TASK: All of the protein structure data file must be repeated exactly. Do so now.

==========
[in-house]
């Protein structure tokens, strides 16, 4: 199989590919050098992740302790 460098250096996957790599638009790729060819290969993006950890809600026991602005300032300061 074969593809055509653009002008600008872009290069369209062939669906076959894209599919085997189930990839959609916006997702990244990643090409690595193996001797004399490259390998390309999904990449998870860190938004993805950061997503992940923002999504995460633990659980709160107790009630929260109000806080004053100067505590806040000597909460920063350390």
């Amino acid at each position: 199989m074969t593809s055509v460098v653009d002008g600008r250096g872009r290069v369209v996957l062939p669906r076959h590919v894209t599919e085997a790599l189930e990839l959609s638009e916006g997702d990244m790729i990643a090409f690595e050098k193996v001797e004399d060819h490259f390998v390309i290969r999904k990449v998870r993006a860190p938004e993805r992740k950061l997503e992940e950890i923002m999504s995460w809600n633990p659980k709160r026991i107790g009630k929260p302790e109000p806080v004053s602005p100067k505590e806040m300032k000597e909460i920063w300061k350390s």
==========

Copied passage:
[in-house]
């Protein structure tokens, strides 16, 4: 199989590919050098992740302790 460098250096996957790599638009790729060819290969993006950890809600026991602005300032300061 074969593809055509653009002008600008872009290069369209062939669906076959894209599919085997189930990839959609916006997702990244990643090409690595193996001797004399490259390998390309999904990449998870860190938004993805950061997503992940923002999504995460633990659980709160107790009630929260109000806080004053100067505590806040000597909460920063350390």
């Amino acid at each position: 199989m074969t593809s055509v460098v653009d002008g600008r250096g872009r290069v369209v996957l062939p669906r076959h590919v894209t599919e085997a790599l189930e990839l959609s638009e916006g997702d990244m790729i990643a090409f690595e050098k193996v001797e004399d060819h490259f390998v390309i290969r999904k990449v998870r993006a860190p938004e993805r992740k950061l997503e992940e950890i923002m999504s995460w809600n633990p659980k709160r026991i107790g009630k929260p302790e109000p806080v004053s602005p100067k505590e806040m300032k000597e909460i920063w300061k350390s």